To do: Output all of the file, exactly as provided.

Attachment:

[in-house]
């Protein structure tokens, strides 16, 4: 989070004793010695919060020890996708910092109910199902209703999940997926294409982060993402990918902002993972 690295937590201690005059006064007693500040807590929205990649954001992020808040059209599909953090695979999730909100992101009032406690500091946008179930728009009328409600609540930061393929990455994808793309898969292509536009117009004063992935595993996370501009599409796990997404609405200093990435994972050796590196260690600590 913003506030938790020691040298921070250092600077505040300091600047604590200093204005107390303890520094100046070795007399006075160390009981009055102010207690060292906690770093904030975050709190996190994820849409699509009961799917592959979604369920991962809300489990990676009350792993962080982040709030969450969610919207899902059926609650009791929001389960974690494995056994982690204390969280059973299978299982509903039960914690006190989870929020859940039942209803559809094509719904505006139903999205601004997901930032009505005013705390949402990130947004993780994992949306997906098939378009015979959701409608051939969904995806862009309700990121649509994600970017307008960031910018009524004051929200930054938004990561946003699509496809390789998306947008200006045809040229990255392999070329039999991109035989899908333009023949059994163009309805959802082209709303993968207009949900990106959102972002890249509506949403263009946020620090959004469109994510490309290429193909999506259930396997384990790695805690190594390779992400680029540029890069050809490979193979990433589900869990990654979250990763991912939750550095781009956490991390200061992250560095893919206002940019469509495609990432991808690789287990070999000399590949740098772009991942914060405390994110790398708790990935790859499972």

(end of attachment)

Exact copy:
[in-house]
């Protein structure tokens, strides 16, 4: 989070004793010695919060020890996708910092109910199902209703999940997926294409982060993402990918902002993972 690295937590201690005059006064007693500040807590929205990649954001992020808040059209599909953090695979999730909100992101009032406690500091946008179930728009009328409600609540930061393929990455994808793309898969292509536009117009004063992935595993996370501009599409796990997404609405200093990435994972050796590196260690600590 913003506030938790020691040298921070250092600077505040300091600047604590200093204005107390303890520094100046070795007399006075160390009981009055102010207690060292906690770093904030975050709190996190994820849409699509009961799917592959979604369920991962809300489990990676009350792993962080982040709030969450969610919207899902059926609650009791929001389960974690494995056994982690204390969280059973299978299982509903039960914690006190989870929020859940039942209803559809094509719904505006139903999205601004997901930032009505005013705390949402990130947004993780994992949306997906098939378009015979959701409608051939969904995806862009309700990121649509994600970017307008960031910018009524004051929200930054938004990561946003699509496809390789998306947008200006045809040229990255392999070329039999991109035989899908333009023949059994163009309805959802082209709303993968207009949900990106959102972002890249509506949403263009946020620090959004469109994510490309290429193909999506259930396997384990790695805690190594390779992400680029540029890069050809490979193979990433589900869990990654979250990763991912939750550095781009956490991390200061992250560095893919206002940019469509495609990432991808690789287990070999000399590949740098772009991942914060405390994110790398708790990935790859499972």